Tentative drawing of the Izbet Sartah Ostracon (BEC)

The Lost Link: The Alphabet in the Hands of the Early Israelites

We received this post from ASOR Friend and NEA subscriber Brian Colless, and he asked us to pass it along to the readers of the ASOR Blog. We are happy to do so and encourage you to comment on the post. By: Brian E. Colless Massey University, Palmerston North, New Zealand I have just made […]

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Typology and Semantics of Cryptograms and Acrolexa in the Orthodox East in the Byzantine and Post-Byzantine Period

By: Emmanuel Moutafov, Bulgarian Academy of Sciences, Andrew W. Mellon Fellow  For some scholars, the letter abbreviations with encoded meaning on cryptograms and acrolexa are the creation of a monachus ludnes (a monk having fun), who has been instructed to hide his identity or his personal message in an acrostic or in visual poetry, writes […]

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Using Inscriptions from the Antiquities Market: Polarized Positions and Pragmatic Proposals

By: Christopher A. Rollston Archaeological sites in the Middle East have been ransacked, pillaged, and plundered for many decades. The motivations of the actual pillaging are normally economic: the pursuit of marketable artifacts. That is, the pillagers wish to find objects that can be sold to collectors. Of course, the motivations of the collectors who […]

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The Dilemma of Denial: Scholarly Publication Policies and the Illusion of Power

By: Jonathan Rosenbaum President Emeritus, Gratz College For generations, academic journals have been deemed the appropriate venue for the initial publication of ancient inscriptions and artifacts. Nevertheless, last fall, the New York Times became the source of an editio princeps when it announced the discovery of a “faded papyrus fragment” that seemed to be “first […]

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The Relationship of Egypt and its Vassals as Reflected in the Amarna Tablets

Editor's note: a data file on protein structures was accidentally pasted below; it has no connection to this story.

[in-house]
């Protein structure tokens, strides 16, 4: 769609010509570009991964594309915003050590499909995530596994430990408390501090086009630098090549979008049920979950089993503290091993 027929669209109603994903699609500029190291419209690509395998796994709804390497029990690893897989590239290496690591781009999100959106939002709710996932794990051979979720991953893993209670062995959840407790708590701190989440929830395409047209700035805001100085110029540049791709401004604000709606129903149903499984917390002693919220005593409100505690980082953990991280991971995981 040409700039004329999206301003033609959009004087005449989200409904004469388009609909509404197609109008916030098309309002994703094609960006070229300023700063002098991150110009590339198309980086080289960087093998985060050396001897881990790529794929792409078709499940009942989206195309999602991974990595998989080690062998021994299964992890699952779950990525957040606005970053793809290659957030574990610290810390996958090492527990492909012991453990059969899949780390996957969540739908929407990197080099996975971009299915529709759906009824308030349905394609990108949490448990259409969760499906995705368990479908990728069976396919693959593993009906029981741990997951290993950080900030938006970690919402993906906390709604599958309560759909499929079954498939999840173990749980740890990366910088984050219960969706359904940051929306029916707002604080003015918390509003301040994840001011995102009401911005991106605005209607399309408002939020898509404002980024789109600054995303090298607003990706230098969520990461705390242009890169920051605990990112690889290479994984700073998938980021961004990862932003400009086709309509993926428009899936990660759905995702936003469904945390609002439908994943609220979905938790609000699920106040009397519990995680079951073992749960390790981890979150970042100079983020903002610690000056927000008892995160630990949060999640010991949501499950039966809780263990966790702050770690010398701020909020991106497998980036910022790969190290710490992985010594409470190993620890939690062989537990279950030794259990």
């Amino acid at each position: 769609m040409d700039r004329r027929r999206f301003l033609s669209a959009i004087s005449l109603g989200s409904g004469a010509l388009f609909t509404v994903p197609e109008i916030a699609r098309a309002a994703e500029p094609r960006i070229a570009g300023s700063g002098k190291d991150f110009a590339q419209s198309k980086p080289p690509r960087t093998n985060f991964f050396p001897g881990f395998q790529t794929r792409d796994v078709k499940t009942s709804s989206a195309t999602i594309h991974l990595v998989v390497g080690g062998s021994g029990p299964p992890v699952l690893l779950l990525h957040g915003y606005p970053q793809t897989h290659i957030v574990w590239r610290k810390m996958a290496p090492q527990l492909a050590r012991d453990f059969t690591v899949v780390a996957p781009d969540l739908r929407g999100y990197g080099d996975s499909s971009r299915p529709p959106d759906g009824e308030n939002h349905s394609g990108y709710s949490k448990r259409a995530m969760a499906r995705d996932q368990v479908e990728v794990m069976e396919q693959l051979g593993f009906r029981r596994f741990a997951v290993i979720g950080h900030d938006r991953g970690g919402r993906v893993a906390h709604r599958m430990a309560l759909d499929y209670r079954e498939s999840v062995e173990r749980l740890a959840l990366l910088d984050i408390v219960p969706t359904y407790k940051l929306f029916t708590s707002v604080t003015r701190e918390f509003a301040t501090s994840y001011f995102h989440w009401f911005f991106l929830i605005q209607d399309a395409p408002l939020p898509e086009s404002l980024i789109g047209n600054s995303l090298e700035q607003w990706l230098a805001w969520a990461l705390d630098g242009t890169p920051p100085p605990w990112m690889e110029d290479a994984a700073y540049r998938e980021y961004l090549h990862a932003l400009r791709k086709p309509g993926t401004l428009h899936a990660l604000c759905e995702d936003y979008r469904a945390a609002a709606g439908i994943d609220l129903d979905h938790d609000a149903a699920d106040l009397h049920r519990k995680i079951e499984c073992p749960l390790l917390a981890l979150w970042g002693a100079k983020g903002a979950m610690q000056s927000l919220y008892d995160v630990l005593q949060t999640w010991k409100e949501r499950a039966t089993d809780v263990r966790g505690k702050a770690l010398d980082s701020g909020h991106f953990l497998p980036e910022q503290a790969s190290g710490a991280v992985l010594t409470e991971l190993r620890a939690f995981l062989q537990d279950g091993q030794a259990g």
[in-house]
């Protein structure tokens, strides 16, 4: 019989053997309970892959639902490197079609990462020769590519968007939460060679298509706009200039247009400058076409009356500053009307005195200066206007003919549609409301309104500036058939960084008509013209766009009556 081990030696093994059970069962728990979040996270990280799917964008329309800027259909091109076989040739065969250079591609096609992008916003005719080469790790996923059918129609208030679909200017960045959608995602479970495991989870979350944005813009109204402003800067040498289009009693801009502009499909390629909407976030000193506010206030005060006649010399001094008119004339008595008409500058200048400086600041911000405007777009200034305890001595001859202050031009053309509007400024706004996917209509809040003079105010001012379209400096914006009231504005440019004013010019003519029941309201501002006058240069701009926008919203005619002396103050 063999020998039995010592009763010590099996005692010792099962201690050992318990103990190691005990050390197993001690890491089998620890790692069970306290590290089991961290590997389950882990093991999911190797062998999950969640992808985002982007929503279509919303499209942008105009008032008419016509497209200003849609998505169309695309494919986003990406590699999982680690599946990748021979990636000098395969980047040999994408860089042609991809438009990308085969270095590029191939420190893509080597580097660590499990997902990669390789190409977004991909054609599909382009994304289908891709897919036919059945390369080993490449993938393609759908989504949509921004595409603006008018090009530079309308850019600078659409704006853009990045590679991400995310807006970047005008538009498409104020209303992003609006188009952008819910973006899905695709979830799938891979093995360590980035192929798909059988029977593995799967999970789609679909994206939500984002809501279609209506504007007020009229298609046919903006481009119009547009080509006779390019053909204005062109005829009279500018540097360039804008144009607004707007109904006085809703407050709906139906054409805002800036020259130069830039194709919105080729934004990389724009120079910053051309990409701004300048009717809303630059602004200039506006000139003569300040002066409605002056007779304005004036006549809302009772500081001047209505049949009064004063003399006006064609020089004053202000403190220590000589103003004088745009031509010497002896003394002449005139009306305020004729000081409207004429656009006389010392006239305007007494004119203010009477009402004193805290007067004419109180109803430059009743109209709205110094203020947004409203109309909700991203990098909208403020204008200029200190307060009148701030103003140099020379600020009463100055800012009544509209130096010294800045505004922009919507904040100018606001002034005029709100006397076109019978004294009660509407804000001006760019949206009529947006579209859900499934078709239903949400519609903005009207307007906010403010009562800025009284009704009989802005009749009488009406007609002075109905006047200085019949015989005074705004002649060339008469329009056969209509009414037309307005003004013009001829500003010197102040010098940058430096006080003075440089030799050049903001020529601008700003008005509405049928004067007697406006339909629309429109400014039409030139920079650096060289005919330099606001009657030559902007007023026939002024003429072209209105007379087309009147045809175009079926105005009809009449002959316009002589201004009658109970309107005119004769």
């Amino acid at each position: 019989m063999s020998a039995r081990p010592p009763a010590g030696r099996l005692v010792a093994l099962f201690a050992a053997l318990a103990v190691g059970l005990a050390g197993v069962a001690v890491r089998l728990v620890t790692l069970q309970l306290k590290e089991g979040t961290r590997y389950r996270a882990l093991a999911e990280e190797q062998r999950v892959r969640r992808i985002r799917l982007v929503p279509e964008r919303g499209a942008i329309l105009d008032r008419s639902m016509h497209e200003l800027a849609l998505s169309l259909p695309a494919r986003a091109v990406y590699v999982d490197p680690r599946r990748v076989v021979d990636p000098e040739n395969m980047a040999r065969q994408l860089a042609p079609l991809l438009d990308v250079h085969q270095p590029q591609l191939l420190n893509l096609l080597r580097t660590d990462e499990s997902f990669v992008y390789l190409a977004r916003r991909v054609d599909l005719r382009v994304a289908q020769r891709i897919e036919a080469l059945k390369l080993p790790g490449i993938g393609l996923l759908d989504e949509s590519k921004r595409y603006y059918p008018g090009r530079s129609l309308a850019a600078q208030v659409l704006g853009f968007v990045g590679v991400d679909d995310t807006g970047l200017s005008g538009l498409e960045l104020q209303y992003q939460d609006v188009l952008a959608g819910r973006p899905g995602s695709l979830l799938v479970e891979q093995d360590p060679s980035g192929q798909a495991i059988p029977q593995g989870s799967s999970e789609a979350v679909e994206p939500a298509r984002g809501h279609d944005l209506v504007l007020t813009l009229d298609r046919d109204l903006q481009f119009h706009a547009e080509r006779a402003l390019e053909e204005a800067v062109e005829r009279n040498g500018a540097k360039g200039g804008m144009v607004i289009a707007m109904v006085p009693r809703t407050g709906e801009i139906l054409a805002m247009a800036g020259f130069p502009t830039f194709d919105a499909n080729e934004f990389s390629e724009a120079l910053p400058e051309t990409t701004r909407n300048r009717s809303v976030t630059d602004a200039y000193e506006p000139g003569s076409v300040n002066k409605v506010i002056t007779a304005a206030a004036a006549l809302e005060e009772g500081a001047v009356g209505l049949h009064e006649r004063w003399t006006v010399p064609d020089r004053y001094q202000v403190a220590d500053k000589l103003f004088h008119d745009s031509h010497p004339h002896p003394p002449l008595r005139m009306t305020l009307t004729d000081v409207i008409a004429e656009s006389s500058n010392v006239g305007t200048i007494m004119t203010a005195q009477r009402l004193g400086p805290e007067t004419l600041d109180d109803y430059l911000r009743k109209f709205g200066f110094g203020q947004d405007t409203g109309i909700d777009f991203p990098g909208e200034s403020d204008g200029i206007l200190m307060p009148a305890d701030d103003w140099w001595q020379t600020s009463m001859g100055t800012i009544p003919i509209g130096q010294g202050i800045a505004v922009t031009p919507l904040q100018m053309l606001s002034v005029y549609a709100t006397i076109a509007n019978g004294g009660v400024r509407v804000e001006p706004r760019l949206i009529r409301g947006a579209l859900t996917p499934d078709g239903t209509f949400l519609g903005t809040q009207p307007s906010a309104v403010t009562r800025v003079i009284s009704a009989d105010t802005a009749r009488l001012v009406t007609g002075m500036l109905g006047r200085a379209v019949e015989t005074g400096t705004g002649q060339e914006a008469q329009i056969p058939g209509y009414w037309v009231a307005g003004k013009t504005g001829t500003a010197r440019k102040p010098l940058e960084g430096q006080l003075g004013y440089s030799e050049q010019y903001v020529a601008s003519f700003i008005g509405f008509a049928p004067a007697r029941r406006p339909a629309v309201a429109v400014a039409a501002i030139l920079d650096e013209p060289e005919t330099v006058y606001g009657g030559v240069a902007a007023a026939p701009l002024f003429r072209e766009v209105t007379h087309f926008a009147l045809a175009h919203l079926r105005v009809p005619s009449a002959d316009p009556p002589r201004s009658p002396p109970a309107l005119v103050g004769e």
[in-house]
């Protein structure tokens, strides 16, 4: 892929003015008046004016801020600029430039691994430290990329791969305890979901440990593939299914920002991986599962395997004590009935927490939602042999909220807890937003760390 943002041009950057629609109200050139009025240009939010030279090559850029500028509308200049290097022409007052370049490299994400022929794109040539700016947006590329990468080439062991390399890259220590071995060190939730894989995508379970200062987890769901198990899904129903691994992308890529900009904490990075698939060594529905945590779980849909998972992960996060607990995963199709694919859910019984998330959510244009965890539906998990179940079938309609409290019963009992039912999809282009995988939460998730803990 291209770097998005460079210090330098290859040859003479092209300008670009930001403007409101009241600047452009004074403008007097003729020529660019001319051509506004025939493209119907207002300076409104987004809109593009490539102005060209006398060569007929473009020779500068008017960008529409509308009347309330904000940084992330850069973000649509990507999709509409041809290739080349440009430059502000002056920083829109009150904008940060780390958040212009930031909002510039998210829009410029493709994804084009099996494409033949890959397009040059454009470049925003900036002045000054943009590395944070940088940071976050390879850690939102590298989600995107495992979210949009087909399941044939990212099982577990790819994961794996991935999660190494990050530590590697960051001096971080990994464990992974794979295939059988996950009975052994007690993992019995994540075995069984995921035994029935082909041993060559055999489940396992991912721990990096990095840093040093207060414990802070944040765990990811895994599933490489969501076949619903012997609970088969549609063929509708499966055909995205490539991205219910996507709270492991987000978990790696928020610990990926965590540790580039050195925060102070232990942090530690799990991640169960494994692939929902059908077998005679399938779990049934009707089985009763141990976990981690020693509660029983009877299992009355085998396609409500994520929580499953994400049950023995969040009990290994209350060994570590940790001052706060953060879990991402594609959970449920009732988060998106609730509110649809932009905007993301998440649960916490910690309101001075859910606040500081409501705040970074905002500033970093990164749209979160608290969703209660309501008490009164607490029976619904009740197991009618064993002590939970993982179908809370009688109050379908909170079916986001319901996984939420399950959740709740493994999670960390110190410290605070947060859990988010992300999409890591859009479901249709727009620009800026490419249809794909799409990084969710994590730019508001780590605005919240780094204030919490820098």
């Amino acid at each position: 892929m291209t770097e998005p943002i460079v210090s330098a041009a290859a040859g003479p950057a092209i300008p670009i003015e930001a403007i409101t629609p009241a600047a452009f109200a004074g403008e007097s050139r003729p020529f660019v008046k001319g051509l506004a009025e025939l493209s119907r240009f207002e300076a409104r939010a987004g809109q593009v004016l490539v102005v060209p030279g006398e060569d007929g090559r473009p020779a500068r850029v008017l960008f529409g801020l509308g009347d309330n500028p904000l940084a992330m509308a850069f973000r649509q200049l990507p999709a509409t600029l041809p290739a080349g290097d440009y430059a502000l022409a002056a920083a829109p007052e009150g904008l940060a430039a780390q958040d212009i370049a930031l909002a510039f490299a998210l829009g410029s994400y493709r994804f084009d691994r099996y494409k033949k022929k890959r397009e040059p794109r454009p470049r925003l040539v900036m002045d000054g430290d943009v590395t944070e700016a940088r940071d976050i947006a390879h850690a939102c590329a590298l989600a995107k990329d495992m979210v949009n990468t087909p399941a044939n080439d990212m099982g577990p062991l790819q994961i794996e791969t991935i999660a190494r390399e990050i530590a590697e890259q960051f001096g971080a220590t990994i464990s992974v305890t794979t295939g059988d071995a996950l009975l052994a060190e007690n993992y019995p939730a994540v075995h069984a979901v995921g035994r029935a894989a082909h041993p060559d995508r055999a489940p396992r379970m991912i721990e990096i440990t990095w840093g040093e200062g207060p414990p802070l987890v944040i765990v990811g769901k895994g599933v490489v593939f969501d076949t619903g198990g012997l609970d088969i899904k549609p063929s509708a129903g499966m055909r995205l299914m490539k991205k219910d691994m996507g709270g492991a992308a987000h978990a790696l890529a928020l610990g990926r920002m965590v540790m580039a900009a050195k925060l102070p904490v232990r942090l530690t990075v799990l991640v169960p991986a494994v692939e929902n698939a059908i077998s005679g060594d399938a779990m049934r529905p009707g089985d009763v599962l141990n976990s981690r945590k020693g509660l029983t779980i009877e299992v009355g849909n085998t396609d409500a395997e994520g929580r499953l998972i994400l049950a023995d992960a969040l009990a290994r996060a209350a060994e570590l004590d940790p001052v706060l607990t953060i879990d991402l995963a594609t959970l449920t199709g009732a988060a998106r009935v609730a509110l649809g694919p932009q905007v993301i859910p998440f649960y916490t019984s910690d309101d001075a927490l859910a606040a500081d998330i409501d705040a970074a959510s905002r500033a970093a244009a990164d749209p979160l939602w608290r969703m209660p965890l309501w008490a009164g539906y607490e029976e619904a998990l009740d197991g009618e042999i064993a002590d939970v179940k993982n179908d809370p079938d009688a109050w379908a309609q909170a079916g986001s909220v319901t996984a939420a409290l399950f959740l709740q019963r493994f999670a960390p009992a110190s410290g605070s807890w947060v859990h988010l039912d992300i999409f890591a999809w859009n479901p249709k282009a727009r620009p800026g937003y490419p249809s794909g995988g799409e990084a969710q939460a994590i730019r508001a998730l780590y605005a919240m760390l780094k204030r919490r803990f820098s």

By: Yuan Zhihui, Tianjin Normal University, China, Noble Group Fellow During my four-and-a-half month fellowship at the Albright, my research project focused on “The Relationship of Egypt and its Vassals as Reflected in the Amarna Tablets.” The aim of the project was to reveal the diplomatic system between Egypt and its vassal states in Canaan. […]

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From History and Myth, Anatolians in Mycenaean Greece

By: Josh Cannon, University of Chicago The Late Bronze Age (LBA) of Anatolia is a period that has been described to us through history and myth. The history of LBA Anatolia comes primarily from the Hittites, who actively created and maintained records. Written in cuneiform, these records provide us with a wealth of information ranging […]

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The Qeiyafa Ostracon Again: A Sober Assessment in Light of the New Finds

By Christopher A. Rollston Toyozo Nakarai Professor of Old Testament and Semitic Languages, Emmanuel Christian Seminary For those working in the field(s) of ancient history, ancient literature, archaeology, or epigraphy there often seems to be a strong desire to associate some new archaeological find, or some recent epigraphic discovery, with some person or event known from literary […]

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FORGING HISTORY: MOTIVES, METHODS, AND EXEMPLARS OF FORGED TEXTS [1]

Christopher A. Rollston, crollston@ecs.edu Toyozo Nakarai Professor of Old Testament and Semitic Studies, Emmanuel Christian Seminary I. MOTIVATIONS FOR THE PRODUCTION OF FORGERIES             Forgeries have been produced for many centuries (Metzger 1997, 125-139; Rollston 2003; 2004; 2005; 2012; Ehrman 2011) and it would not be prudent to believe that the future shall be different from the […]

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PHILOLOGY, ‘MARA,’ AND THE ‘JESUS DISCOVERY’ BOOK AND DOCUMENTARY

 By Dr. Christopher A. Rollston, Toyozo Nakarai Professor of Old Testament and Semitic Languages, Emmanuel Christian Seminary, Tennessee  INTRODUCTION[1] Recently I have posted on the blog of the American Schools of Oriental Research my readings, and some plausible renderings into English, of the four-line (fourteen letter) Greek inscription from Talpiyot, along with images visually demonstrating that […]